By Kristofer Hamel, Chief Operating Officer, and Baldwin Tong, Research Analyst, World Data Lab
Poverty is declining worldwide. Yet, reducing poverty is not equivalent to a rising middle class. A large share of the world’s population earns between USD 2 and USD 11 a day (in 2011 purchasing power parity). Only once people start earning more than USD 11 do they tend to have enough extra spending power to make purchases that go beyond basic needs and therefore enter the global middle class. First-time middle-class purchases include personal transportation (motorcycles), housing (first-time renting or low-end purchases), finance (first savings account or loan) and education (tertiary).
Over the next decade, middle-class spending power will shift from west to east due to the huge growth in the middle-class segments (USD 11-USD 110 per day) of India and China. The middle classes of these two countries will represent over 83% of their respective country’s spending power, meaning that businesses should consider their tastes and preferences. Combined, the world’s two most populous countries are expected to represent over 43.3% of the global middle class by 2030. Continue reading →
By Frederique Mestre, Senior Legal Officer, UNIDROIT
This blog is part of a special series exploring subjects at the core of the Human-Centred Business Model (HCBM). The HCMB seeks to develop an innovative – human-centred – business model
based on a common, holistic and integrated set of economic, social, environmental and ethical rights-based principles. Read more about the HCBM here, and check out an event about it here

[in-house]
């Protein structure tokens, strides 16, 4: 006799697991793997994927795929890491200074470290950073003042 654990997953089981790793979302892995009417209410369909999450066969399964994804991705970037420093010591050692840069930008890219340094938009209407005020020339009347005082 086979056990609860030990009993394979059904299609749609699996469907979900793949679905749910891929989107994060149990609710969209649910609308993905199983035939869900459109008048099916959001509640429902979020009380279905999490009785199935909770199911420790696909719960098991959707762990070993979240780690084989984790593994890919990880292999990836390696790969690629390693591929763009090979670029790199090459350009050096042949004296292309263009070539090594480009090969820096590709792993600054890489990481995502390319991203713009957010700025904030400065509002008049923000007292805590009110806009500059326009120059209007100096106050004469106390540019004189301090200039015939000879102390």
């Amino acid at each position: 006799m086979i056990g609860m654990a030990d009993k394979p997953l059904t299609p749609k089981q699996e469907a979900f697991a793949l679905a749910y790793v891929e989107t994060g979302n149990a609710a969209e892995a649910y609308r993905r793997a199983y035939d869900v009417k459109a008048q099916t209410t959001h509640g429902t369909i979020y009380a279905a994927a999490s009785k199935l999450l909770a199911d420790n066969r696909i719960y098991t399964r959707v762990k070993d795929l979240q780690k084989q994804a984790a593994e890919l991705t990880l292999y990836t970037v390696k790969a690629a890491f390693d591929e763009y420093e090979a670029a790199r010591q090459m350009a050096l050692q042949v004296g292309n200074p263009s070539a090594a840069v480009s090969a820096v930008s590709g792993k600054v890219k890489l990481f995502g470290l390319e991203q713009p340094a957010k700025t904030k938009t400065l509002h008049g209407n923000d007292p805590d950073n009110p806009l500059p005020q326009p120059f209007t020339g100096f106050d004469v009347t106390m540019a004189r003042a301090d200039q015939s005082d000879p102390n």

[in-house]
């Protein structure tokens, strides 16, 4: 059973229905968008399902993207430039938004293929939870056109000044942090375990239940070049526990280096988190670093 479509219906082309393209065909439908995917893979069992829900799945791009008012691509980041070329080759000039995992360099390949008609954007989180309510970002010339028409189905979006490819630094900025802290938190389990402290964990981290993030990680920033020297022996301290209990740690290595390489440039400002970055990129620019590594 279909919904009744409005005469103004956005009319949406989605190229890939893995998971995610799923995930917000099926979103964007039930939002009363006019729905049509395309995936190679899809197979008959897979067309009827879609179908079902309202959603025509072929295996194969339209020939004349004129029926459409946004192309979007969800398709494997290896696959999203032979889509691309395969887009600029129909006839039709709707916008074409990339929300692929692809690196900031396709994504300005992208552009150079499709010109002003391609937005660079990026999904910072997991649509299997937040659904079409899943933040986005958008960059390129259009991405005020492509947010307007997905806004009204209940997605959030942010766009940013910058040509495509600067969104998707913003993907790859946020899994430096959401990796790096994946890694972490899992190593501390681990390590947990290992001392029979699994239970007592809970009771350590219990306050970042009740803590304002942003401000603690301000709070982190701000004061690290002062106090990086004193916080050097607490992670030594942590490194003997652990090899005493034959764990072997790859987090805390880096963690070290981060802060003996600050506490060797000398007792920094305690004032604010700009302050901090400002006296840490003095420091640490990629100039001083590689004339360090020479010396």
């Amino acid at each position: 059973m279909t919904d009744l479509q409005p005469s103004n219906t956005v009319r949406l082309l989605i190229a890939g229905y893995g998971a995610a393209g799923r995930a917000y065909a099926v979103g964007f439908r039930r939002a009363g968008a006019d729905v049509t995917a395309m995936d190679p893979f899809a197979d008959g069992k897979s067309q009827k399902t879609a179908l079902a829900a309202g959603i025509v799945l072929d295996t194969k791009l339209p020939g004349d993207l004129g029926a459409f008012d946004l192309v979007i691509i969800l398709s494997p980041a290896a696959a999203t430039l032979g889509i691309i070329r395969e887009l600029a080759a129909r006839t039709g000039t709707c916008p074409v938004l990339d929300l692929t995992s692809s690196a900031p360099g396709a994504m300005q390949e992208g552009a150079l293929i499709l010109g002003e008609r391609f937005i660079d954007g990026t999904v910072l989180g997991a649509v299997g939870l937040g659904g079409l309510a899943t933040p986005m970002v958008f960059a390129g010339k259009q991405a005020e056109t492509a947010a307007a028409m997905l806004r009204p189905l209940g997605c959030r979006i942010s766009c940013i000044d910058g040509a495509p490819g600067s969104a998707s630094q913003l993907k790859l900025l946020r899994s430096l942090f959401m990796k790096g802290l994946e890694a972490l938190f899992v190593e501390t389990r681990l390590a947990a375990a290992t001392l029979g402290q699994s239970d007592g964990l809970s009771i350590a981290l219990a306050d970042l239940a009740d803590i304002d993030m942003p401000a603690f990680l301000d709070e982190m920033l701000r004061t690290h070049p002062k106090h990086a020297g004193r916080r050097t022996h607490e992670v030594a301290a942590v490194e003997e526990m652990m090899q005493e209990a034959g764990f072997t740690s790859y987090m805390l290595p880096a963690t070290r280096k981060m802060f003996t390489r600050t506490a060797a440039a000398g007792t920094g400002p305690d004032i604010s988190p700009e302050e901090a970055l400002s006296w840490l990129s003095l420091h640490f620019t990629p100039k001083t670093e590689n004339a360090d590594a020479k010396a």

The HCBM project originated in 2015 within the World Bank’s Global Forum on Law, Justice and Development and is now based at the OECD’s Development Centre
How can we ensure economic development while advancing social and environmental objectives? How can we promote sustainable growth – a concept that in today’s real world may sound like an oxymoron? These questions are at the core of governments’ concerns at a time when the planet and humanity are faced with greater and more pressing challenges than ever before.
The Sustainable Development Goals (SDGs) are a milestone amongst the many political and legal instruments forming global standards, policies and procedures adopted by the international community for a more sustainable planet. The SDGs call for action to respond to social and environmental challenges. They outline obligations for governments toward their citizens to promote political and social cohesion and a responsibility for them toward future generations to advance long-term sustainable ecosystems.1
In this context, governments should be responsive to virtuous stakeholder initiatives and support them with enabling policies and appropriate legal and regulatory frameworks. And one such stakeholder that can’t be overlooked is the private sector. Recognised as a major driver of productivity, inclusive economic growth and job creation, the private sector has an essential role to play in contributing to sustainable development.2Continue reading →